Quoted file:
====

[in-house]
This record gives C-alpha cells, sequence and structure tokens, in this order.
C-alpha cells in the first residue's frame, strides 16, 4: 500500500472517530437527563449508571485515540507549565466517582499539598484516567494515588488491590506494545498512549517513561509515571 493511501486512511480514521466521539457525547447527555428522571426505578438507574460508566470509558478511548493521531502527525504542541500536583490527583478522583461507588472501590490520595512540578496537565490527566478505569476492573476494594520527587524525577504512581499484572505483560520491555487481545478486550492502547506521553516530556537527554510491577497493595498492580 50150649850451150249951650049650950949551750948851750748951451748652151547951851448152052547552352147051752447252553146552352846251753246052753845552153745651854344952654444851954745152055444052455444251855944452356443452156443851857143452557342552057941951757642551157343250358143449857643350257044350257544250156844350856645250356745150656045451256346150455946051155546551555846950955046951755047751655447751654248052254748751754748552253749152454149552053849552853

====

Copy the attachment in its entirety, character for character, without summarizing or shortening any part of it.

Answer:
[in-house]
This record gives C-alpha cells, sequence and structure tokens, in this order.
C-alpha cells in the first residue's frame, strides 16, 4: 500500500472517530437527563449508571485515540507549565466517582499539598484516567494515588488491590506494545498512549517513561509515571 493511501486512511480514521466521539457525547447527555428522571426505578438507574460508566470509558478511548493521531502527525504542541500536583490527583478522583461507588472501590490520595512540578496537565490527566478505569476492573476494594520527587524525577504512581499484572505483560520491555487481545478486550492502547506521553516530556537527554510491577497493595498492580 50150649850451150249951650049650950949551750948851750748951451748652151547951851448152052547552352147051752447252553146552352846251753246052753845552153745651854344952654444851954745152055444052455444251855944452356443452156443851857143452557342552057941951757642551157343250358143449857643350257044350257544250156844350856645250356745150656045451256346150455946051155546551555846950955046951755047751655447751654248052254748751754748552253749152454149552053849552853